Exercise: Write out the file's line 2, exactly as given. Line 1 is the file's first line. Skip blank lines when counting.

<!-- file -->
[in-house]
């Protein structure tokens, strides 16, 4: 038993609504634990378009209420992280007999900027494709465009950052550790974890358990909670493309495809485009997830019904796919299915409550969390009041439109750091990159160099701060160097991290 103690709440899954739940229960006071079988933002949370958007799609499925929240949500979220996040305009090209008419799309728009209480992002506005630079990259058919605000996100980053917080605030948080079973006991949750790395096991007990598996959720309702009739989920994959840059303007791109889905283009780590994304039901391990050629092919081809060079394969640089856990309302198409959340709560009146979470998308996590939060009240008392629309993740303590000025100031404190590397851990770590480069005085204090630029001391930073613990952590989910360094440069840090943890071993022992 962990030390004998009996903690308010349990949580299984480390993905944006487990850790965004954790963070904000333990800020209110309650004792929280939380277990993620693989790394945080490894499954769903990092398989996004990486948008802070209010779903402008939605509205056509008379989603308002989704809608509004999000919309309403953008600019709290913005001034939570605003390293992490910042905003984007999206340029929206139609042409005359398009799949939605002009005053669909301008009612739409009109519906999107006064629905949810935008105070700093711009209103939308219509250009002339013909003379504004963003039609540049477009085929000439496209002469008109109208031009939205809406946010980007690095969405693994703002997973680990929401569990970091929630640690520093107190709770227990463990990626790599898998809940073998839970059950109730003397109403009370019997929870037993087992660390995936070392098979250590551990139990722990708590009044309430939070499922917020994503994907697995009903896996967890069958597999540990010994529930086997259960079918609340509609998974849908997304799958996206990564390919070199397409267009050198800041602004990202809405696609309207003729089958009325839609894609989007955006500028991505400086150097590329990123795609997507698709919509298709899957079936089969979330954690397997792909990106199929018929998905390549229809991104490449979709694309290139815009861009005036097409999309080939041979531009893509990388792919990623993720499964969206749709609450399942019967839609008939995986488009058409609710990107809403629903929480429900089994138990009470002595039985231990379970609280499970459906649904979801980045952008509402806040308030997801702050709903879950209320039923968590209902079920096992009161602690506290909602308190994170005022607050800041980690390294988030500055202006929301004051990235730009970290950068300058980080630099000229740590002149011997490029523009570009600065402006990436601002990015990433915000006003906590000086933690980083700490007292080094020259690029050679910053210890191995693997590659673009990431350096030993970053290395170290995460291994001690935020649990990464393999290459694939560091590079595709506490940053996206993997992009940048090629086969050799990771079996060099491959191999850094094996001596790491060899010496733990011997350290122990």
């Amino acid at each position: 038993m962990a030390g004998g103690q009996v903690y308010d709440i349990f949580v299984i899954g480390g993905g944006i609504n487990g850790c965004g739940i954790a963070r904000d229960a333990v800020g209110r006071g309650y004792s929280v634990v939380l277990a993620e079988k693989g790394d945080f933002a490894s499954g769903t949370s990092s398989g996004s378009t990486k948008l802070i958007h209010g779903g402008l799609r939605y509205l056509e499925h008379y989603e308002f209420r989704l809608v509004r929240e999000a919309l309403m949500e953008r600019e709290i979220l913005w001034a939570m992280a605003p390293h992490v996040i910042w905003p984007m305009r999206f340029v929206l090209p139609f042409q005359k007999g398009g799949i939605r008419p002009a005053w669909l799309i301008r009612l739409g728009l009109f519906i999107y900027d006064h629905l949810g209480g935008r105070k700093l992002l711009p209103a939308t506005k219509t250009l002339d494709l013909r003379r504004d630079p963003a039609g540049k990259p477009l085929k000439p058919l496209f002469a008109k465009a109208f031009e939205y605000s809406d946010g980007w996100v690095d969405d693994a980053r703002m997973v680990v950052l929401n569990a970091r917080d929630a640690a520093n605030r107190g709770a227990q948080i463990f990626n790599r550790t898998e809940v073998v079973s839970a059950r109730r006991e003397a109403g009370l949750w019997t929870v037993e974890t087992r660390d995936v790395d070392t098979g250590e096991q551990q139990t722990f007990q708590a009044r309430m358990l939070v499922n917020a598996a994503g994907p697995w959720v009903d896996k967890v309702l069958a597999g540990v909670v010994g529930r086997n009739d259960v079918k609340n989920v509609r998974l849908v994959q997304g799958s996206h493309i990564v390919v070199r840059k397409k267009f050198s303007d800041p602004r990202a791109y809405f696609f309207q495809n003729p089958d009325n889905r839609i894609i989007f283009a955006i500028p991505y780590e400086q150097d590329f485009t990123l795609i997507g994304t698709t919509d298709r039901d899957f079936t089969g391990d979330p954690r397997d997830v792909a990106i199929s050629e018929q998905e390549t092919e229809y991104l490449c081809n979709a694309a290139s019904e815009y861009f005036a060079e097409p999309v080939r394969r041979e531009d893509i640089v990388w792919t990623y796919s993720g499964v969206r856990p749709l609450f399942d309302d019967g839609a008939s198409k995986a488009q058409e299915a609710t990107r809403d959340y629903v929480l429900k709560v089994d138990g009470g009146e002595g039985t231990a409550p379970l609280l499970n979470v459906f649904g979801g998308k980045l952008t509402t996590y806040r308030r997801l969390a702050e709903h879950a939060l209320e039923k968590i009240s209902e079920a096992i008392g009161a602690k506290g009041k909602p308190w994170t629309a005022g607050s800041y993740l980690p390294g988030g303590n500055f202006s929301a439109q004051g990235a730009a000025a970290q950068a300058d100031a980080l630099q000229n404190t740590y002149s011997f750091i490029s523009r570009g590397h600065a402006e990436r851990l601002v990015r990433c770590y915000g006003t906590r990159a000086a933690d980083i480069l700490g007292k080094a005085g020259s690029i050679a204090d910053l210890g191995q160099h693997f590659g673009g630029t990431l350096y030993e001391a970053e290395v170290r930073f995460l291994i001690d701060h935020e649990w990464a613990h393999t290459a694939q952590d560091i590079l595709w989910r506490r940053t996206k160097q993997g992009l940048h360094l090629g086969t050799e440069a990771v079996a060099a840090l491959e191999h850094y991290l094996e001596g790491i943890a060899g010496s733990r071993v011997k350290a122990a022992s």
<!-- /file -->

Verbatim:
């Protein structure tokens, strides 16, 4: 038993609504634990378009209420992280007999900027494709465009950052550790974890358990909670493309495809485009997830019904796919299915409550969390009041439109750091990159160099701060160097991290 103690709440899954739940229960006071079988933002949370958007799609499925929240949500979220996040305009090209008419799309728009209480992002506005630079990259058919605000996100980053917080605030948080079973006991949750790395096991007990598996959720309702009739989920994959840059303007791109889905283009780590994304039901391990050629092919081809060079394969640089856990309302198409959340709560009146979470998308996590939060009240008392629309993740303590000025100031404190590397851990770590480069005085204090630029001391930073613990952590989910360094440069840090943890071993022992 962990030390004998009996903690308010349990949580299984480390993905944006487990850790965004954790963070904000333990800020209110309650004792929280939380277990993620693989790394945080490894499954769903990092398989996004990486948008802070209010779903402008939605509205056509008379989603308002989704809608509004999000919309309403953008600019709290913005001034939570605003390293992490910042905003984007999206340029929206139609042409005359398009799949939605002009005053669909301008009612739409009109519906999107006064629905949810935008105070700093711009209103939308219509250009002339013909003379504004963003039609540049477009085929000439496209002469008109109208031009939205809406946010980007690095969405693994703002997973680990929401569990970091929630640690520093107190709770227990463990990626790599898998809940073998839970059950109730003397109403009370019997929870037993087992660390995936070392098979250590551990139990722990708590009044309430939070499922917020994503994907697995009903896996967890069958597999540990010994529930086997259960079918609340509609998974849908997304799958996206990564390919070199397409267009050198800041602004990202809405696609309207003729089958009325839609894609989007955006500028991505400086150097590329990123795609997507698709919509298709899957079936089969979330954690397997792909990106199929018929998905390549229809991104490449979709694309290139815009861009005036097409999309080939041979531009893509990388792919990623993720499964969206749709609450399942019967839609008939995986488009058409609710990107809403629903929480429900089994138990009470002595039985231990379970609280499970459906649904979801980045952008509402806040308030997801702050709903879950209320039923968590209902079920096992009161602690506290909602308190994170005022607050800041980690390294988030500055202006929301004051990235730009970290950068300058980080630099000229740590002149011997490029523009570009600065402006990436601002990015990433915000006003906590000086933690980083700490007292080094020259690029050679910053210890191995693997590659673009990431350096030993970053290395170290995460291994001690935020649990990464393999290459694939560091590079595709506490940053996206993997992009940048090629086969050799990771079996060099491959191999850094094996001596790491060899010496733990011997350290122990």